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Posts Tagged ‘juristic person Thailand’

20th September 2015

In a recent article in the Bangkok Post it was reported that the current government in Thailand is taking measures to foster growth for small to medium sized enterprises (SMEs) in Thailand. It would appear that the present government is eager to provide encouragement for small and medium sized businesses in Thailand. Furthermore it seems as though Thai officials are attempting to position the country as a location of choice for small business start-ups within the greater framework of the Association of Southeast Asian Nations (ASEAN) and the ASEAN Economic Community (AEC). However, of particular interest to this blogger was the mention of possible rule changes with regard to Thai corporate regulations pertaining to Thai Company registration and the shareholdings thereof. To quote the aforementioned article directly:

Mr Pongpun said the authorities were improving regulations on the incorporation of private companies to allow the incorporation of a juristic person registered by only one person.

At present, corporations (also referred to as juristic persons) in Thailand must have a minimum of three (3) shareholders in order to incorporate under Thai law. It should be noted that prior to an amendment to Thai corporate law at approximately the turn of the century it was required that all companies registered in Thailand have a minimum of 7 shareholders in order to incorporate pursuant to Thai law. Many at the time felt that the 7 shareholders requirement was too cumbersome and for that reason the statutorily required number of shareholders was reduced to 3. Since then, there have been those who have noted their belief that allowing Thai corporate structures with only one shareholder would bring Thai corporate law more in line with similar bodies of law globally. For example, in many American jurisdictions Limited Liability Companies or LLCs are only required to have one member/shareholder, while similar Limited Company (Ltd.) structures are allowed in Britain and the Commonwealth nations and many European jurisdictions allow for similar corporate structures as well.

It remains to be seen whether Thai corporate law will be amended to allow for single shareholder corporations in Thailand. It is a good sign that such structures are being considered by Thai officials especially since such structures would be especially beneficial to small business owners in Thailand. Of special note to American readers, pursuant to the provisions of the US-Thai Treaty of Amity it is possible for American Citizens to own 100% of an Amity company registered in Thailand. Should the aforementioned changes take place it could result in Americans being able to own their small business singularly without any Thai shareholders.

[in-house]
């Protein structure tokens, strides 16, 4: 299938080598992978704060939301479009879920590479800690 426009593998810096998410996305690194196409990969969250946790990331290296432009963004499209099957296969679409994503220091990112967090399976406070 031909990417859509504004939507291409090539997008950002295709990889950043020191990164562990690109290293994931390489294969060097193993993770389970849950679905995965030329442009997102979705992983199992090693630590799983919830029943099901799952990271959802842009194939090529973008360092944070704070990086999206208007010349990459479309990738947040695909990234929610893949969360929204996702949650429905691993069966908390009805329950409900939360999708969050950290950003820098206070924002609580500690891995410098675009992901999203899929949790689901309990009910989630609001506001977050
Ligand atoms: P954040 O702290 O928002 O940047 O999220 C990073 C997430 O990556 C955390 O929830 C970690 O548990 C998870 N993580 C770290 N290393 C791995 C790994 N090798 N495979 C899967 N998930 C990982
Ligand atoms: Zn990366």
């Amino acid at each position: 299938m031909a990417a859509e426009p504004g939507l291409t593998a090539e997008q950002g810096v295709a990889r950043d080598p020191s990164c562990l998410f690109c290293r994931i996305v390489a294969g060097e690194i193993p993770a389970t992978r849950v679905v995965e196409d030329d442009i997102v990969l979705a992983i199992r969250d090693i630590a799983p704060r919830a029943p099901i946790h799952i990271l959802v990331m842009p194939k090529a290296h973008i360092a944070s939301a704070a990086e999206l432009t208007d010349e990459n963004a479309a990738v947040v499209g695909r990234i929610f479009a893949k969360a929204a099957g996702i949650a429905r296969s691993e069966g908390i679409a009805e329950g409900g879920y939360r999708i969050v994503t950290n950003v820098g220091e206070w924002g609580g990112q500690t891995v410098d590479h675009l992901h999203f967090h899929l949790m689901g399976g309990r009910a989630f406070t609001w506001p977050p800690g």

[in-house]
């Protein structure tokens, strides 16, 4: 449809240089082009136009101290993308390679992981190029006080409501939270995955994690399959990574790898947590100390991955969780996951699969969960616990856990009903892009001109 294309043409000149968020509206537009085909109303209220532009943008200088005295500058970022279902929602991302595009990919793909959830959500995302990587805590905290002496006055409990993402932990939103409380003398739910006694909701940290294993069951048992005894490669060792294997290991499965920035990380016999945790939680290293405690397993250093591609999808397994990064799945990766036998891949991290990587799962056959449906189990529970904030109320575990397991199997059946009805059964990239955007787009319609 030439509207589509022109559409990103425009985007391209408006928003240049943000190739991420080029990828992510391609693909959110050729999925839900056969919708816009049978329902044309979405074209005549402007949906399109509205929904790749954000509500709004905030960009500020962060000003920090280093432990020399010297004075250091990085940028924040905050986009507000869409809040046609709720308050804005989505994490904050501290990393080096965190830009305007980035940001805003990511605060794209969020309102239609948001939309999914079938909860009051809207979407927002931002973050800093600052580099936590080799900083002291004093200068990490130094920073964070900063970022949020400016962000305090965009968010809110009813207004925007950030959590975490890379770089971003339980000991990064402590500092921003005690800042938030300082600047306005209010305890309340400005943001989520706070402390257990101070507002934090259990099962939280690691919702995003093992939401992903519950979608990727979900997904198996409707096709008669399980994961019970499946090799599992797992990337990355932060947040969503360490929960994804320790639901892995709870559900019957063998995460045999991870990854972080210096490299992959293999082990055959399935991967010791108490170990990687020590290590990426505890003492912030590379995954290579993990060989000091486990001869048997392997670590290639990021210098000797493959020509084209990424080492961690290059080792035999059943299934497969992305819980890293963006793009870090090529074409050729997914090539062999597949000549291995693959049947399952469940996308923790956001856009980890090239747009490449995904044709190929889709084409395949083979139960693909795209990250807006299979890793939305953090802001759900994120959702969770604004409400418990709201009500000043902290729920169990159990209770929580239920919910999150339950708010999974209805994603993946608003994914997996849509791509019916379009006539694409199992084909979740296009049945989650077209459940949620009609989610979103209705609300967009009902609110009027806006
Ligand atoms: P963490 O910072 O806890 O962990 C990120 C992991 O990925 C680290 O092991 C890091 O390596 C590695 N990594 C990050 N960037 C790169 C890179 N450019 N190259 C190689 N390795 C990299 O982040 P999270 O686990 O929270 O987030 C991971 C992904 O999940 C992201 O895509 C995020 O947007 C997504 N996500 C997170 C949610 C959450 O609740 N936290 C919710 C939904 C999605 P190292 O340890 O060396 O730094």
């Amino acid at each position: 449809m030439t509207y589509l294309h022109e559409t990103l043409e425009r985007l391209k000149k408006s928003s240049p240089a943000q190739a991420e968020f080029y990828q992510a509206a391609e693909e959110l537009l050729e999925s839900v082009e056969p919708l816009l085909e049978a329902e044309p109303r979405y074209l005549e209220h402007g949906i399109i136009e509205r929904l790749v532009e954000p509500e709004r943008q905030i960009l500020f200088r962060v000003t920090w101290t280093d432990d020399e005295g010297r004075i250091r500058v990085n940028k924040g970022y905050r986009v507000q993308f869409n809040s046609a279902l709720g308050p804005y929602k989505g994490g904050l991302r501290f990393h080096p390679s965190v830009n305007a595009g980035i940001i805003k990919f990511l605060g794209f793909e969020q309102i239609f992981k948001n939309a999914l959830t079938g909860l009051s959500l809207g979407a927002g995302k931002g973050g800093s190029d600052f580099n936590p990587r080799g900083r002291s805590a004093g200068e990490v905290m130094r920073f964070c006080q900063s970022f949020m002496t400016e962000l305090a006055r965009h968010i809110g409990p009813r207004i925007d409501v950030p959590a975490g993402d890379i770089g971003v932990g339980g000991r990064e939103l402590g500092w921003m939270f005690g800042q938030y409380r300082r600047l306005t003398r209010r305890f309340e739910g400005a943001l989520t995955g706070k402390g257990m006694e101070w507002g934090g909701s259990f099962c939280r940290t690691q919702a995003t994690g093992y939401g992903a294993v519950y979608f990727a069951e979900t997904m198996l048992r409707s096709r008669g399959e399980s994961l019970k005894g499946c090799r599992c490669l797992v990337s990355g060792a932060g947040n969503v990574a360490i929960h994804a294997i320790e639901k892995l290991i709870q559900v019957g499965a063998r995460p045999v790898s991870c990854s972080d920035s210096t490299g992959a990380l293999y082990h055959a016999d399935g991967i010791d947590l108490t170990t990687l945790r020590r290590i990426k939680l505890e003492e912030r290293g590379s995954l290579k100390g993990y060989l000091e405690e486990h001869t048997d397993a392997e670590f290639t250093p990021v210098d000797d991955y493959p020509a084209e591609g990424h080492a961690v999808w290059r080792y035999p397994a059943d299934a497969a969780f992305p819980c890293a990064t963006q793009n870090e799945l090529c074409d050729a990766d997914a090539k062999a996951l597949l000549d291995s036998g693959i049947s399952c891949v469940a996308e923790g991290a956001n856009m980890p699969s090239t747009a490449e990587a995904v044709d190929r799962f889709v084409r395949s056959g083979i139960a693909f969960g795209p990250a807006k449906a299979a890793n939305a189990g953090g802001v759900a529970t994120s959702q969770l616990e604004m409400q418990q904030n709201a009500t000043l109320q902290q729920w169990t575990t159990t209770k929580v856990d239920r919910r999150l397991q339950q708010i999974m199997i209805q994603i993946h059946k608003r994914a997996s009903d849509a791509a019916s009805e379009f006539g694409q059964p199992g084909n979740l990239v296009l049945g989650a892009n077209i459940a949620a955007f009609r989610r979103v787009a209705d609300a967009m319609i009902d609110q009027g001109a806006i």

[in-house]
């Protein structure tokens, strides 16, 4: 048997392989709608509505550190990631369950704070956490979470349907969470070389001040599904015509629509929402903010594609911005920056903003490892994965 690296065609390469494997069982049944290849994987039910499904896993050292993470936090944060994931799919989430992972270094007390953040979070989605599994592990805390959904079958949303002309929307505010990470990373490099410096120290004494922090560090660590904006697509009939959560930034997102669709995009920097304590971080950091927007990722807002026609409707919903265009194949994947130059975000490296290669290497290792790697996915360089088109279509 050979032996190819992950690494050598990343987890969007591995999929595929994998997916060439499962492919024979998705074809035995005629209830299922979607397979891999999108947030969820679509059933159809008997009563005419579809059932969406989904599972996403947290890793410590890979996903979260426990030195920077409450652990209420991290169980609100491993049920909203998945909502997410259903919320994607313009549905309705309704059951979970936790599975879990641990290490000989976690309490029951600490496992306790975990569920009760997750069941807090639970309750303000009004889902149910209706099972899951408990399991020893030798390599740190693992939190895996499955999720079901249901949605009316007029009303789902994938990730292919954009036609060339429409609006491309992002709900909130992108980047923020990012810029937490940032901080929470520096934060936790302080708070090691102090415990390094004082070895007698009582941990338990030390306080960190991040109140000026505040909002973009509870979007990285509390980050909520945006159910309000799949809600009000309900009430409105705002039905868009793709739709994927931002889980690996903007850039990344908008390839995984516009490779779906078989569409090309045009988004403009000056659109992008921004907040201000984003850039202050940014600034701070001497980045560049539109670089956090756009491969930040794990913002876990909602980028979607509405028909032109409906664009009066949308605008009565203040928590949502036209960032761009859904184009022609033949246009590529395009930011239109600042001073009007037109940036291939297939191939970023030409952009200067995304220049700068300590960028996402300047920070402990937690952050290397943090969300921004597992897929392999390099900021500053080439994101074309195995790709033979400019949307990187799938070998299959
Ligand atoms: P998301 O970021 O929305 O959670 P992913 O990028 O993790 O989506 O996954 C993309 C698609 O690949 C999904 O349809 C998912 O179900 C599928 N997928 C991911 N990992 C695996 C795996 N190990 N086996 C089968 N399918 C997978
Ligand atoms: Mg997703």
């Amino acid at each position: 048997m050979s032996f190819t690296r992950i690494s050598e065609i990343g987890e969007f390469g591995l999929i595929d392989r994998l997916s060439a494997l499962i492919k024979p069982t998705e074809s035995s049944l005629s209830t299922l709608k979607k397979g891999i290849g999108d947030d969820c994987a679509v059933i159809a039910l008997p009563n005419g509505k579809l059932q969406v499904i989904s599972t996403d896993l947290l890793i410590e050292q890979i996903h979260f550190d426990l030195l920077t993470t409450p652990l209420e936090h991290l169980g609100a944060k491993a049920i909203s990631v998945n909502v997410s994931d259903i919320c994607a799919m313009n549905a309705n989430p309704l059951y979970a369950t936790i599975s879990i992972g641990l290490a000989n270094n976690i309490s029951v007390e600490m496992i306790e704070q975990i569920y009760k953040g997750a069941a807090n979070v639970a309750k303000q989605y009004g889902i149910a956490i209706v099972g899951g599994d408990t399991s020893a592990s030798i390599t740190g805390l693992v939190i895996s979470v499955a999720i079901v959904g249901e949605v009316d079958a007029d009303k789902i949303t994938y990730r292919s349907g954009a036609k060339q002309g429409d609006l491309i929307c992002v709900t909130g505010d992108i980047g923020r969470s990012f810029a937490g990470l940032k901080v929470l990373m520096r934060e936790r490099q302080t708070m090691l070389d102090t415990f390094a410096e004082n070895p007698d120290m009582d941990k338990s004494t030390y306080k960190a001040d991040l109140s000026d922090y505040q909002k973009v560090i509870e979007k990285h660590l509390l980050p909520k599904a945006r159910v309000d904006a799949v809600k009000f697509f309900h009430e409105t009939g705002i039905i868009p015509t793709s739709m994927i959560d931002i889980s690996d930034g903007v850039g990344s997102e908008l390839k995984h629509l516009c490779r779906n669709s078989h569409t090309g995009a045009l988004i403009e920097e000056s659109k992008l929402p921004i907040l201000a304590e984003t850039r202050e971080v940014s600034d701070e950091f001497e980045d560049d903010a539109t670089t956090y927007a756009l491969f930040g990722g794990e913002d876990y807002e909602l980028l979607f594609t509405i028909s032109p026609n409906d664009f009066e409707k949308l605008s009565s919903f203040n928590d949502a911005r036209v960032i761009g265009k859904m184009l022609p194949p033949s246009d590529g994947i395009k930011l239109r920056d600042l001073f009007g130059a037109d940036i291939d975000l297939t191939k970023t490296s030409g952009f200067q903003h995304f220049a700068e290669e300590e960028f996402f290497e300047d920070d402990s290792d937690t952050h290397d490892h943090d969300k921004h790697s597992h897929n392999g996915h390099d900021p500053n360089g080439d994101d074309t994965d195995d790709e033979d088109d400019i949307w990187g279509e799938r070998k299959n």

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1st August 2013

Joint Ventures In Thailand

Posted by : admin

In the Kingdom of Thailand there are many different types of business structures which can be utilized in order to legally operate pursuant to Thai law. In previous postings on this blog Thai limited partnerships as well as Thai ordinary partnerships and registered ordinary partnerships were discussed. Another type of business structure which is similar to a Thai partnership is known as a Joint Venture.

In the eyes of Thai jurisprudence the term “joint venture” has two meanings. The first definition of a joint venture is similar to an ordinary  partnership (also sometimes referred to as an unregistered ordinary partnership). However, a joint venture of this type must include at least one juristic person although the type of juristic person included in a joint venture may differ depending upon the unique circumstances of a given situation. Therefore, a joint venture could be the combination of a limited company and a natural person, a natural person and a limited partnership, two limited companies, or a limited partnership and a limited company. However, the aforementioned combinations are not an exhaustive list of all the combinations which could be devised to create a joint venture. Aside from requiring that this type of joint venture include a juristic person, the joint venture should also keep joint accounts and share profits (the division of profits is generally dictated in the terms of the jont venture agreement). Management responsibilities within a Thai joint venture are generally dictated by the terms of the joint venture agreement. The type of joint venture described above is taxed at the same rate as a juristic person, meaning that as of 2013 a Thai joint venture would be taxed at a rate of 20%. However, the profits gained from a joint venture by a juristic person domiciled in Thailand are not subject to further taxation. Those participants in a joint venture which are not domiciled in Thailand and therefore receive their profits outside of the country are subject to a 10% witholding tax on their portion of the profits.

The other type of joint venture which may be utilized by those wishing to jointly undertake business in the Kingdom of Thailand looks more like a Thai Limited Company. Essentially, this type of joint venture is created when two (or more) companies decide to create a third Thai company which would act as the vehicle for the joint venture in Thailand. These types of structures may vary widely in terms of management, percentage of ownership, and taxation depending upon the unique circumstances of the parties involved and the agreements made with regard to the aforementioned issues. Therefore, those seeking further information on this type of structure are well advised to contact a legal professional in Thailand in order to ascertain details about a prospective joint venture.

For related information please see: Tax Registration Thailand.

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